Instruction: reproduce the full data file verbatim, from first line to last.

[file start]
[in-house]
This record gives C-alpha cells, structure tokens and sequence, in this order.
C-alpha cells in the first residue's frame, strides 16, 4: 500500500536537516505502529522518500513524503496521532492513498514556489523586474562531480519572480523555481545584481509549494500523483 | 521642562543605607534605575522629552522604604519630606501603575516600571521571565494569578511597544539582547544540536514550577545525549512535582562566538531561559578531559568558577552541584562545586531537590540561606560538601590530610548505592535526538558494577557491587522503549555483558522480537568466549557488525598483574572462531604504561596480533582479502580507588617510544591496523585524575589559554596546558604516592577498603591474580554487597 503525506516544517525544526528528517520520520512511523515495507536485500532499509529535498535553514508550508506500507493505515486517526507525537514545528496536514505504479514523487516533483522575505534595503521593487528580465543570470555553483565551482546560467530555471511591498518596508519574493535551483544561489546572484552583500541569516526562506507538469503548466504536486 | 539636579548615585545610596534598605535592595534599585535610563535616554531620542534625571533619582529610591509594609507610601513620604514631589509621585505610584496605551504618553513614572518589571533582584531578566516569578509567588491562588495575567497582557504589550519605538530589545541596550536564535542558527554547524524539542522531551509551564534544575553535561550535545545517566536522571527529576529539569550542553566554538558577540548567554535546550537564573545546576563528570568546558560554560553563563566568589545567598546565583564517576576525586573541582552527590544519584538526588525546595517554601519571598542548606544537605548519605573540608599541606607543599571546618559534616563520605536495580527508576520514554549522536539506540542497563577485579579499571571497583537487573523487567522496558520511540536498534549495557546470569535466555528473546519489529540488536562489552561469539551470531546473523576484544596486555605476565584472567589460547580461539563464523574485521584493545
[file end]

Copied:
[in-house]
This record gives C-alpha cells, structure tokens and sequence, in this order.
C-alpha cells in the first residue's frame, strides 16, 4: 500500500536537516505502529522518500513524503496521532492513498514556489523586474562531480519572480523555481545584481509549494500523483 | 521642562543605607534605575522629552522604604519630606501603575516600571521571565494569578511597544539582547544540536514550577545525549512535582562566538531561559578531559568558577552541584562545586531537590540561606560538601590530610548505592535526538558494577557491587522503549555483558522480537568466549557488525598483574572462531604504561596480533582479502580507588617510544591496523585524575589559554596546558604516592577498603591474580554487597 503525506516544517525544526528528517520520520512511523515495507536485500532499509529535498535553514508550508506500507493505515486517526507525537514545528496536514505504479514523487516533483522575505534595503521593487528580465543570470555553483565551482546560467530555471511591498518596508519574493535551483544561489546572484552583500541569516526562506507538469503548466504536486 | 539636579548615585545610596534598605535592595534599585535610563535616554531620542534625571533619582529610591509594609507610601513620604514631589509621585505610584496605551504618553513614572518589571533582584531578566516569578509567588491562588495575567497582557504589550519605538530589545541596550536564535542558527554547524524539542522531551509551564534544575553535561550535545545517566536522571527529576529539569550542553566554538558577540548567554535546550537564573545546576563528570568546558560554560553563563566568589545567598546565583564517576576525586573541582552527590544519584538526588525546595517554601519571598542548606544537605548519605573540608599541606607543599571546618559534616563520605536495580527508576520514554549522536539506540542497563577485579579499571571497583537487573523487567522496558520511540536498534549495557546470569535466555528473546519489529540488536562489552561469539551470531546473523576484544596486555605476565584472567589460547580461539563464523574485521584493545